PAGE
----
I usually do a 10-15 minute consultation before taking on a project and a lot of people are worried about patent infringement from the beginning. Not about infringing upon other people's patents, but about others infringing upon their future patent. It's often difficult to answer questions regarding what would happen if someone infringed upon their future patent (when there is not even an application pending). The best that I can respond is to say that I would have to investigate and conduct an infringement analysis to decide whether there is actually an infringement, and if there is: 1) send a cease and desist letter; and/or 2) dive into a lawsuit.
When filing a patent application, the first thing you should be worried about is the patentability of your invention, not patent infringement. This means making sure that your invention: 1) qualifies as a patentable subject matter; and 2) is patentable in light of prior art. There are other things to take into consideration as well of course, such as enablement, statutory bar, and inventorship, among other things, but we won't go into that right now.
How do you know that your invention is patentable? Well, you won't know for sure (even when your application is pending) because the USPTO makes the ultimate decision on whether your invention will be allowed or not, but the best thing to do is to conduct a patent search (before filing a patent application and sometimes even during). And if your patent search comes with a patentability analysis*, then you may be able to identify some novel features of your invention to highlight in your application.
You might be a little bit confused when you receive this in the mail.
Did you know that you can conduct patent searches on the USPTO website? I never actually took the time to review the steps outlined in the tutorial provided by the USPTO, but I took a quick look at it recently. Basically, this is what the USPTO recommends that you do:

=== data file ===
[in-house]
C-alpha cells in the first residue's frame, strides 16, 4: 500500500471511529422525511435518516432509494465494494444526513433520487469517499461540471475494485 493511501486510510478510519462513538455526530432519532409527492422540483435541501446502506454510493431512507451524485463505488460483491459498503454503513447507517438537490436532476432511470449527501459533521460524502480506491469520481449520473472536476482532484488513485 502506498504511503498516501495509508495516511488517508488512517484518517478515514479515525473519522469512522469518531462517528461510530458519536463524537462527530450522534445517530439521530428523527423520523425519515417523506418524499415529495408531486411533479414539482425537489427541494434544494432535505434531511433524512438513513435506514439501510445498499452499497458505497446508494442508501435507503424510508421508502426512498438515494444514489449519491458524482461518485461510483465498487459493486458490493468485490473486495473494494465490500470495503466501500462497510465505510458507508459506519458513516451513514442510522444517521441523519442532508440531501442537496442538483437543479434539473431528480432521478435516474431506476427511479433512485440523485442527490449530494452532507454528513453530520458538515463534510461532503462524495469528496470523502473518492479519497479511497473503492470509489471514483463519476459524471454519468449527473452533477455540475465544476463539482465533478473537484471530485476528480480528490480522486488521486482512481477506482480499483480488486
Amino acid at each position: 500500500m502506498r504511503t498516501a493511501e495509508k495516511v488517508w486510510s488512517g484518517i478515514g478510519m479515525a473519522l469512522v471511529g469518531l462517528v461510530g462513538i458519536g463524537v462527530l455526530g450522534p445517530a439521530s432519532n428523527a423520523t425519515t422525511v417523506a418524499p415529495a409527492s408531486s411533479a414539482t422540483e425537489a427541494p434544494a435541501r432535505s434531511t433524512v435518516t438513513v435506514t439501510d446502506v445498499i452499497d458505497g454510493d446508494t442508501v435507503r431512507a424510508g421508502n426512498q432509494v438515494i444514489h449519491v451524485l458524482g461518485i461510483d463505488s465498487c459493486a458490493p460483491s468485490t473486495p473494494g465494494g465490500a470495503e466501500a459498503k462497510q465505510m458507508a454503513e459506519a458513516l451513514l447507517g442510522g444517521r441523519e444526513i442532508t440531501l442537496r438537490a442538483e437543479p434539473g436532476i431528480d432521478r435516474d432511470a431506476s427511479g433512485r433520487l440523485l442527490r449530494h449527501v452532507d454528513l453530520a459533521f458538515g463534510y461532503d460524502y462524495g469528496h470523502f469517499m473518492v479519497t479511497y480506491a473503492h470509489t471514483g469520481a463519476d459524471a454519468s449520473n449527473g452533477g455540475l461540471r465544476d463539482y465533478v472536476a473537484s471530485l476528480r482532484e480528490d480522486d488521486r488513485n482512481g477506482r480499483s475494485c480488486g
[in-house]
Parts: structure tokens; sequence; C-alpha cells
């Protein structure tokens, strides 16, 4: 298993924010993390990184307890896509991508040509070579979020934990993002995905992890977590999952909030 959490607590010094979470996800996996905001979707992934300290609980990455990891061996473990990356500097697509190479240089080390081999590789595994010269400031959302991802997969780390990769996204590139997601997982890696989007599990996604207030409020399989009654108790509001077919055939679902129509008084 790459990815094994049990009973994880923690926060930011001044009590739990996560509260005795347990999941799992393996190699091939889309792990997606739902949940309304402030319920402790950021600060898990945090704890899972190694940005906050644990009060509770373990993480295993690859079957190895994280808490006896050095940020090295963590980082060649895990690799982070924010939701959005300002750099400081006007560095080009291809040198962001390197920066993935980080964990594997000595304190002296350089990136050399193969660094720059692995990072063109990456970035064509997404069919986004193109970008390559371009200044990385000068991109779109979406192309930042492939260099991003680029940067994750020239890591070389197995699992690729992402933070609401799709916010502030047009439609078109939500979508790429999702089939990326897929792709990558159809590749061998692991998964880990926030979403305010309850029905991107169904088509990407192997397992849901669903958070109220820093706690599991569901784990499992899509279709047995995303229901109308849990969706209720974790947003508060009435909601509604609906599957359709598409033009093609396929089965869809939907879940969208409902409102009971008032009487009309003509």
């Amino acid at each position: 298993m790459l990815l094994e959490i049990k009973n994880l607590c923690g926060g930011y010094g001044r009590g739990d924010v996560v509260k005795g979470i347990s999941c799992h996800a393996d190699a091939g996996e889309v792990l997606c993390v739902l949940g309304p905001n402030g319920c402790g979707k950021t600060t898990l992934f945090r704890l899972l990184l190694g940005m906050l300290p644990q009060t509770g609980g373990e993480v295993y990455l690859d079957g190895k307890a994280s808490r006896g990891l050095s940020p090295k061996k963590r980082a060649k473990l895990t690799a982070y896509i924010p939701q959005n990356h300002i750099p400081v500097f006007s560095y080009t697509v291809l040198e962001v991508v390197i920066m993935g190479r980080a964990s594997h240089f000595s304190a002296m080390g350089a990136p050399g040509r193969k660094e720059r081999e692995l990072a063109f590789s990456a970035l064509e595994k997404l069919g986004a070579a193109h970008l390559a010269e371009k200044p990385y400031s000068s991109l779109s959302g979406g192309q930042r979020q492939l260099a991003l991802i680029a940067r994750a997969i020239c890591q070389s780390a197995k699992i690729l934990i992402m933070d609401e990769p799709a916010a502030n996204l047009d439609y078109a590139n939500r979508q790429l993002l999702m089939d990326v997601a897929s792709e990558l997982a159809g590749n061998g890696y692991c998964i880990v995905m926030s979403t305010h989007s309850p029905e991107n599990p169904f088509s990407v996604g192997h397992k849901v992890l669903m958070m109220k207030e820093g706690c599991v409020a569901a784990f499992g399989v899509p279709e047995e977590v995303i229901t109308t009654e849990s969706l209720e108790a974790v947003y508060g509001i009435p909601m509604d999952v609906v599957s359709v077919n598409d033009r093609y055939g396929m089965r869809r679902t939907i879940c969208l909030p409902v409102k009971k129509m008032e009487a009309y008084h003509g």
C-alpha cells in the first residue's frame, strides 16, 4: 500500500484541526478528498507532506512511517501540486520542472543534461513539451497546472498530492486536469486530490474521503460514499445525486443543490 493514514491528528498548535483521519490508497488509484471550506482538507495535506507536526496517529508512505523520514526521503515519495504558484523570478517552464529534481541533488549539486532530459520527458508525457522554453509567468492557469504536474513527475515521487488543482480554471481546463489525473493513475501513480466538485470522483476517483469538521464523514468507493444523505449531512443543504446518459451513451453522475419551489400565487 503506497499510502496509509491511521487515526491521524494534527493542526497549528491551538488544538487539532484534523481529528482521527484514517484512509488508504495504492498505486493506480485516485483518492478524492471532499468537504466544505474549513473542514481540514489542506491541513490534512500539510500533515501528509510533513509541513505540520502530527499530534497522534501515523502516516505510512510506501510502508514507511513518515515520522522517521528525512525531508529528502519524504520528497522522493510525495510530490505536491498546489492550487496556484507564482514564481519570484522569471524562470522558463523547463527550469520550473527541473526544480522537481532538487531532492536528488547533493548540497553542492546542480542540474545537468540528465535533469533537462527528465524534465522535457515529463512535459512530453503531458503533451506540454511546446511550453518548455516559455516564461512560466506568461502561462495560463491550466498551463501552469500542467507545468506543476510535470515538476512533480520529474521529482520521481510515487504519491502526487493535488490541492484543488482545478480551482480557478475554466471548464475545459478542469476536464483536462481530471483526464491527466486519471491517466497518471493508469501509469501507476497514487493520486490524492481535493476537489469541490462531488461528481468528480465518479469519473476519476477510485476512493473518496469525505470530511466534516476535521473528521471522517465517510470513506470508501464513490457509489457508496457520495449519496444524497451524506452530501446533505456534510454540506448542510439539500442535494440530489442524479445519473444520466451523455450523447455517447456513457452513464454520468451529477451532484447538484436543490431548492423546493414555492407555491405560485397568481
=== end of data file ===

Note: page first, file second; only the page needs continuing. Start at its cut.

One of the first things I've learned as a legal intern was: "Notice of Incomplete Application is bad, and Notice of Missing Parts is not great."
Your first thought may be, "Well, if my application has missing parts, isn't it technically incomplete?" So it's important to know the difference between the two and know when you would receive one notice or the other.
This article was inspired by one of my Twitter followers, who asked me whether Sprint was infringing upon Verizon's copyright. He was specifically alluding to Verizon's "A Better Network as Explained by Colorful Balls" TV commercial, to which Sprint responded with their own version of a "Colorful Balls" TV commercial.
To establish copyright infringement, plaintiffs must show: 1) ownership of a valid copyright; and 2) unauthorized copying of the copyrighted work. See 17 U.S.C.A. § 101. If a plaintiff holds a valid copyright (here, Verizon does), a juror must be able to establish that: a) the alleged infringer had a reasonable access to the copyrighted work; and b) two works are substantially similar in copyrightable expressions.